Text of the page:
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Mary Queen of Scots wasn't the best when it came to choosing prospective male partners. She discovered they were arrogant, ruthless, disloyal or wedded to a bottle - you name it, she fell for it. Me, too.
But the Scottish ruler was more discerning when she selected the venue for romantic assignments with her Italian secretary/lover, David Rizzio. Sitting on a terrace outside Melville Castle, as I took in the vista of pastures and pine forests, I imagined the young queen and her paramour on horseback, galloping through the 50 acres surrounding this castle, which was rebuilt in the 18th century. The couple also planted trees, which survive today, to mark the site where they shared precious, secret moments.
Corner-turreted, grey-stone Melville Castle, which has also played host to Queen Victoria, George V1, Sir Walter Scott and Robert Burns, and is just seven miles from Edinburgh, is accessed via a long, sweeping drive, lined with tall trees which fringe the River Esk and lush woodland. Over five years, the Hay family have refurbished and restored Melville House into a stylish country house hotel, with beautiful paintings, furnishings and rugs.
Friendly, welcoming staff greet visitors in the huge entrance hall. There are several reception rooms, so you never feel crowded, plus a library and a dining room. Unsurprisingly, haggis was an option at breakfast and dinner. Our pleasant suite was on two floors. It comprised a sitting room and bathroom with a huge floor to ceiling window and a mezzanine sleeping area.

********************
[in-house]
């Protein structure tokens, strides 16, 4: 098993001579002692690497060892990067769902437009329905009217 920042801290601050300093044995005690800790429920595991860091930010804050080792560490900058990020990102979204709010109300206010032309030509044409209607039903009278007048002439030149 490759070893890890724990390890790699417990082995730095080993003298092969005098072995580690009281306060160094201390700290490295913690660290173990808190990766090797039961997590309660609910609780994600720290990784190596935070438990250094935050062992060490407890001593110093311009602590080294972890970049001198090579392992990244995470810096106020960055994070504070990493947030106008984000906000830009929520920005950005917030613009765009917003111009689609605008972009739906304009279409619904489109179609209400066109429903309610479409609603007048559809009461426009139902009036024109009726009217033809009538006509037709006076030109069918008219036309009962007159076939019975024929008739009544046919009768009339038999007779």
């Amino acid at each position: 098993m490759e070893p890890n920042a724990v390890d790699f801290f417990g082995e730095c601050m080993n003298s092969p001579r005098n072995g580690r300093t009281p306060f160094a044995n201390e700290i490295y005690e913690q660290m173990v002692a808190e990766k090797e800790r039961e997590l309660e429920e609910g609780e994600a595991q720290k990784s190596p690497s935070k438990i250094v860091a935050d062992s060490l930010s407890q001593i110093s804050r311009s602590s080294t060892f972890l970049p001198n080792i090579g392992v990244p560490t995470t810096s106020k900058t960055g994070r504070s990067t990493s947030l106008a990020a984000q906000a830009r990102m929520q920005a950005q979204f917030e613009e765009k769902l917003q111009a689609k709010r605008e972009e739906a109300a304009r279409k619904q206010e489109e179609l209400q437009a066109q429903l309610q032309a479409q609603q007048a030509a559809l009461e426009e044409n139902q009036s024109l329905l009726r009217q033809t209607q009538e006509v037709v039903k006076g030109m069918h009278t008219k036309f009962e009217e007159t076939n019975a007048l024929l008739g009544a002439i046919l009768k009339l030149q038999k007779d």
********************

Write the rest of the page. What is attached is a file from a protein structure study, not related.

The nearby park and ride facility provides easy access to the city. A hop on hop off guided tour bus is a great way to get an overview. There's so much to see, but it provides a taste of the city's attractions. The famous castle dominates Scotland's capital, from its great rock. It's home to Scotland's crown jewels and the Stone of Destiny, traditionally used in the coronation of Scottish rulers. Our guide highlighted the gold-topped windows of the suite where Mary Queen of Scots gave birth to the future James V11 of Scotland, who became James 1 of England. From the castle, the world's oldest canon booms out at 1pm daily.
Holyrood House, the British Royal Family's official Scottish residence, was the former home of the ill-fated Queen Mary. The medieval old town contrasts with an elegant Georgian new town, with its gardens and neoclassical buildings. Arthur’s Seat, an extinct volcano in Holyrood Park, affords sweeping views from the peak. In this vibrant city, the glorious Princes Street Gardens provide a restful refuge from sightseeing and mandatory shopping in Princes Street, behind which is a labyrinth of interesting bars and bistros for al fresco drinking and dining.
The Real Mary King’s Close is buried deep beneath Edinburgh’s Royal Mile. This, the city’s deepest secret, comprises a warren of hidden streets, frozen in time since the 17th century, and shrouded in myths and mysteries, with blood-curdling tales of ghosts and murders.
The former Royal Yacht Britannia, build on Clydeside, now moored permanently in front of the Ocean Terminal, was the British Royal Family's floating holiday home during their foreign travel from her launch in 1953 until her de-commission in 1997. Look out for the mahogany windbreak, added to the balcony deck in front of the bridge, put there to prevent wayward breezes from blowing up skirts and inadvertently revealing glimpses of royal underwear.
After a tour of the bustling, colourful city, where we heard bagpipes, admired men in kilts, tasted haggis and quaffed a dram of whisky it was oh so nice to come home to the tranquil elegance of Melville Castle, where we enjoyed dinner in the Cellar Bar and Brasserie - by the light of a crackling log fire. Our Scottish sojourn gave us the best of both worlds.
Melville Castle, Gilmerton Road, Edinburgh
tel: (0131) 654 0088
From £149 for one night B&B classic room (based on 2 adults sharing)
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